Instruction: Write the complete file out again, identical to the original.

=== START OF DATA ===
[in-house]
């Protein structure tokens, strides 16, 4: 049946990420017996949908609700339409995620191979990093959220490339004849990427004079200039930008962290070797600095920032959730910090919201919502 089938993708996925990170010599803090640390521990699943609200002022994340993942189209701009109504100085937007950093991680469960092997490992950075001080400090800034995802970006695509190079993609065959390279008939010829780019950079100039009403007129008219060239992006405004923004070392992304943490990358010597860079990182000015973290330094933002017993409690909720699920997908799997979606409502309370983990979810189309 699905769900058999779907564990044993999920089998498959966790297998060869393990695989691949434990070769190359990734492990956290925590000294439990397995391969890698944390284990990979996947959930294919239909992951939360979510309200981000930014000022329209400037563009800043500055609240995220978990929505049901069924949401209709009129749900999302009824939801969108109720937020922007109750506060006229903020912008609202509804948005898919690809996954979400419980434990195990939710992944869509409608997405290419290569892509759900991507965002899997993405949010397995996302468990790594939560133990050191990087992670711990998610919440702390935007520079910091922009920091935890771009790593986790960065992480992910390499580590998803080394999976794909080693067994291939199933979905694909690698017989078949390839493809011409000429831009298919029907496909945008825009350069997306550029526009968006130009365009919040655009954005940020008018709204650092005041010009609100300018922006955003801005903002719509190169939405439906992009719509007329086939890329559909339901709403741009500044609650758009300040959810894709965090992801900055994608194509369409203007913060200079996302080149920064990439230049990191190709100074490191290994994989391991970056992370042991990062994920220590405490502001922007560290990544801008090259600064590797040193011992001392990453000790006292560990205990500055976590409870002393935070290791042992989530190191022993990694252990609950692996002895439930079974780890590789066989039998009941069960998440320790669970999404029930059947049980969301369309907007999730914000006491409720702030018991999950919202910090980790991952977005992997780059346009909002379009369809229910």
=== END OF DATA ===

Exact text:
[in-house]
């Protein structure tokens, strides 16, 4: 049946990420017996949908609700339409995620191979990093959220490339004849990427004079200039930008962290070797600095920032959730910090919201919502 089938993708996925990170010599803090640390521990699943609200002022994340993942189209701009109504100085937007950093991680469960092997490992950075001080400090800034995802970006695509190079993609065959390279008939010829780019950079100039009403007129008219060239992006405004923004070392992304943490990358010597860079990182000015973290330094933002017993409690909720699920997908799997979606409502309370983990979810189309 699905769900058999779907564990044993999920089998498959966790297998060869393990695989691949434990070769190359990734492990956290925590000294439990397995391969890698944390284990990979996947959930294919239909992951939360979510309200981000930014000022329209400037563009800043500055609240995220978990929505049901069924949401209709009129749900999302009824939801969108109720937020922007109750506060006229903020912008609202509804948005898919690809996954979400419980434990195990939710992944869509409608997405290419290569892509759900991507965002899997993405949010397995996302468990790594939560133990050191990087992670711990998610919440702390935007520079910091922009920091935890771009790593986790960065992480992910390499580590998803080394999976794909080693067994291939199933979905694909690698017989078949390839493809011409000429831009298919029907496909945008825009350069997306550029526009968006130009365009919040655009954005940020008018709204650092005041010009609100300018922006955003801005903002719509190169939405439906992009719509007329086939890329559909339901709403741009500044609650758009300040959810894709965090992801900055994608194509369409203007913060200079996302080149920064990439230049990191190709100074490191290994994989391991970056992370042991990062994920220590405490502001922007560290990544801008090259600064590797040193011992001392990453000790006292560990205990500055976590409870002393935070290791042992989530190191022993990694252990609950692996002895439930079974780890590789066989039998009941069960998440320790669970999404029930059947049980969301369309907007999730914000006491409720702030018991999950919202910090980790991952977005992997780059346009909002379009369809229910």